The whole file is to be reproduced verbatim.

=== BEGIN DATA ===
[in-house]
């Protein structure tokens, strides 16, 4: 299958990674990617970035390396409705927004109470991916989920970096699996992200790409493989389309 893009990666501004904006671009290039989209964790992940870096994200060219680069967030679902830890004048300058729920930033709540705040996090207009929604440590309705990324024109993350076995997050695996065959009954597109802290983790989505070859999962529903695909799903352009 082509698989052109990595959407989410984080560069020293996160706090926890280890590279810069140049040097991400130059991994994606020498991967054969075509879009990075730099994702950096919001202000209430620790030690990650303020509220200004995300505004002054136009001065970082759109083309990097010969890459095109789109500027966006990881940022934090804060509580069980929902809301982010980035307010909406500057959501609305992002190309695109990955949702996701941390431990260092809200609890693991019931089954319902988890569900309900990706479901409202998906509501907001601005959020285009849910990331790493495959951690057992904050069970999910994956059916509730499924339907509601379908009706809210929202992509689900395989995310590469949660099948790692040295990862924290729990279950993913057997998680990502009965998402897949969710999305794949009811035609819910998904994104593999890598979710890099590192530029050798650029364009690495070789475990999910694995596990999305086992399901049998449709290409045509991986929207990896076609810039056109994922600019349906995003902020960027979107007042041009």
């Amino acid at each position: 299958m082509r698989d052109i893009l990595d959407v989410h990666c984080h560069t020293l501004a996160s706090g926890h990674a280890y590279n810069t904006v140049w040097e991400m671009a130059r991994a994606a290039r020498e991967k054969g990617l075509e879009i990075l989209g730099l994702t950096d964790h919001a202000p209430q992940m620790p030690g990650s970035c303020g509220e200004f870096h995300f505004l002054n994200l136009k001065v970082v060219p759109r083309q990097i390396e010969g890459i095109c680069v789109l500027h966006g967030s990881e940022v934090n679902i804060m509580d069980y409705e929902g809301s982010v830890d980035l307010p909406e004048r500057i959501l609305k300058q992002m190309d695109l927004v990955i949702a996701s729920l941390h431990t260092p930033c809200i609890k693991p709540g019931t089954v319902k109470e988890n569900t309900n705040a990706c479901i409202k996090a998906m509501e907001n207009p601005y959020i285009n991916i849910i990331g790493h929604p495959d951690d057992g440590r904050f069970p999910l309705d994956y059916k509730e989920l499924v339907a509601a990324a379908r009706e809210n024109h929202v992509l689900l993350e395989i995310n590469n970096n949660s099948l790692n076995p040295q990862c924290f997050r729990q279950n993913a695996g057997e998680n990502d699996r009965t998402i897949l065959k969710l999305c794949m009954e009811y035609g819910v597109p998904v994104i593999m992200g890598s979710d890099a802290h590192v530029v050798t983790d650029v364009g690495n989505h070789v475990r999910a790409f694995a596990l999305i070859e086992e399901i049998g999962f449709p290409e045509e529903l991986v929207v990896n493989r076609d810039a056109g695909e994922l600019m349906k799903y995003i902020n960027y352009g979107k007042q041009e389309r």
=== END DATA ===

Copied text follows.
[in-house]
């Protein structure tokens, strides 16, 4: 299958990674990617970035390396409705927004109470991916989920970096699996992200790409493989389309 893009990666501004904006671009290039989209964790992940870096994200060219680069967030679902830890004048300058729920930033709540705040996090207009929604440590309705990324024109993350076995997050695996065959009954597109802290983790989505070859999962529903695909799903352009 082509698989052109990595959407989410984080560069020293996160706090926890280890590279810069140049040097991400130059991994994606020498991967054969075509879009990075730099994702950096919001202000209430620790030690990650303020509220200004995300505004002054136009001065970082759109083309990097010969890459095109789109500027966006990881940022934090804060509580069980929902809301982010980035307010909406500057959501609305992002190309695109990955949702996701941390431990260092809200609890693991019931089954319902988890569900309900990706479901409202998906509501907001601005959020285009849910990331790493495959951690057992904050069970999910994956059916509730499924339907509601379908009706809210929202992509689900395989995310590469949660099948790692040295990862924290729990279950993913057997998680990502009965998402897949969710999305794949009811035609819910998904994104593999890598979710890099590192530029050798650029364009690495070789475990999910694995596990999305086992399901049998449709290409045509991986929207990896076609810039056109994922600019349906995003902020960027979107007042041009």
């Amino acid at each position: 299958m082509r698989d052109i893009l990595d959407v989410h990666c984080h560069t020293l501004a996160s706090g926890h990674a280890y590279n810069t904006v140049w040097e991400m671009a130059r991994a994606a290039r020498e991967k054969g990617l075509e879009i990075l989209g730099l994702t950096d964790h919001a202000p209430q992940m620790p030690g990650s970035c303020g509220e200004f870096h995300f505004l002054n994200l136009k001065v970082v060219p759109r083309q990097i390396e010969g890459i095109c680069v789109l500027h966006g967030s990881e940022v934090n679902i804060m509580d069980y409705e929902g809301s982010v830890d980035l307010p909406e004048r500057i959501l609305k300058q992002m190309d695109l927004v990955i949702a996701s729920l941390h431990t260092p930033c809200i609890k693991p709540g019931t089954v319902k109470e988890n569900t309900n705040a990706c479901i409202k996090a998906m509501e907001n207009p601005y959020i285009n991916i849910i990331g790493h929604p495959d951690d057992g440590r904050f069970p999910l309705d994956y059916k509730e989920l499924v339907a509601a990324a379908r009706e809210n024109h929202v992509l689900l993350e395989i995310n590469n970096n949660s099948l790692n076995p040295q990862c924290f997050r729990q279950n993913a695996g057997e998680n990502d699996r009965t998402i897949l065959k969710l999305c794949m009954e009811y035609g819910v597109p998904v994104i593999m992200g890598s979710d890099a802290h590192v530029v050798t983790d650029v364009g690495n989505h070789v475990r999910a790409f694995a596990l999305i070859e086992e399901i049998g999962f449709p290409e045509e529903l991986v929207v990896n493989r076609d810039a056109g695909e994922l600019m349906k799903y995003i902020n960027y352009g979107k007042q041009e389309r």